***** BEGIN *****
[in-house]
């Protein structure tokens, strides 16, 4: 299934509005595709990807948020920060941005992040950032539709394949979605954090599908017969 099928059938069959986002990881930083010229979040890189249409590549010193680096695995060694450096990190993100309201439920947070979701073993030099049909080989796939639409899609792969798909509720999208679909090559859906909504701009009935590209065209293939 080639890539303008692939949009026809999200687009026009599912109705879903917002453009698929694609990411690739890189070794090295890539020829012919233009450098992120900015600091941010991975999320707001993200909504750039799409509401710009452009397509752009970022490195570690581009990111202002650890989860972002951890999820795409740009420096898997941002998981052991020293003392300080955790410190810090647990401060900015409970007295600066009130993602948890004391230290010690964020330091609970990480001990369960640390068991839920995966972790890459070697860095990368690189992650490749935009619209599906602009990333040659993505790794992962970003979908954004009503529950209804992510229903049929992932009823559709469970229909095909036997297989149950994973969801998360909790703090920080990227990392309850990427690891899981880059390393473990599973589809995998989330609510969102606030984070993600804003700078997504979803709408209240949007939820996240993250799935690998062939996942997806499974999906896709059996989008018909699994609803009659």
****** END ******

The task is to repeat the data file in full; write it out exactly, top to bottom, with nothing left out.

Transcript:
[in-house]
């Protein structure tokens, strides 16, 4: 299934509005595709990807948020920060941005992040950032539709394949979605954090599908017969 099928059938069959986002990881930083010229979040890189249409590549010193680096695995060694450096990190993100309201439920947070979701073993030099049909080989796939639409899609792969798909509720999208679909090559859906909504701009009935590209065209293939 080639890539303008692939949009026809999200687009026009599912109705879903917002453009698929694609990411690739890189070794090295890539020829012919233009450098992120900015600091941010991975999320707001993200909504750039799409509401710009452009397509752009970022490195570690581009990111202002650890989860972002951890999820795409740009420096898997941002998981052991020293003392300080955790410190810090647990401060900015409970007295600066009130993602948890004391230290010690964020330091609970990480001990369960640390068991839920995966972790890459070697860095990368690189992650490749935009619209599906602009990333040659993505790794992962970003979908954004009503529950209804992510229903049929992932009823559709469970229909095909036997297989149950994973969801998360909790703090920080990227990392309850990427690891899981880059390393473990599973589809995998989330609510969102606030984070993600804003700078997504979803709408209240949007939820996240993250799935690998062939996942997806499974999906896709059996989008018909699994609803009659």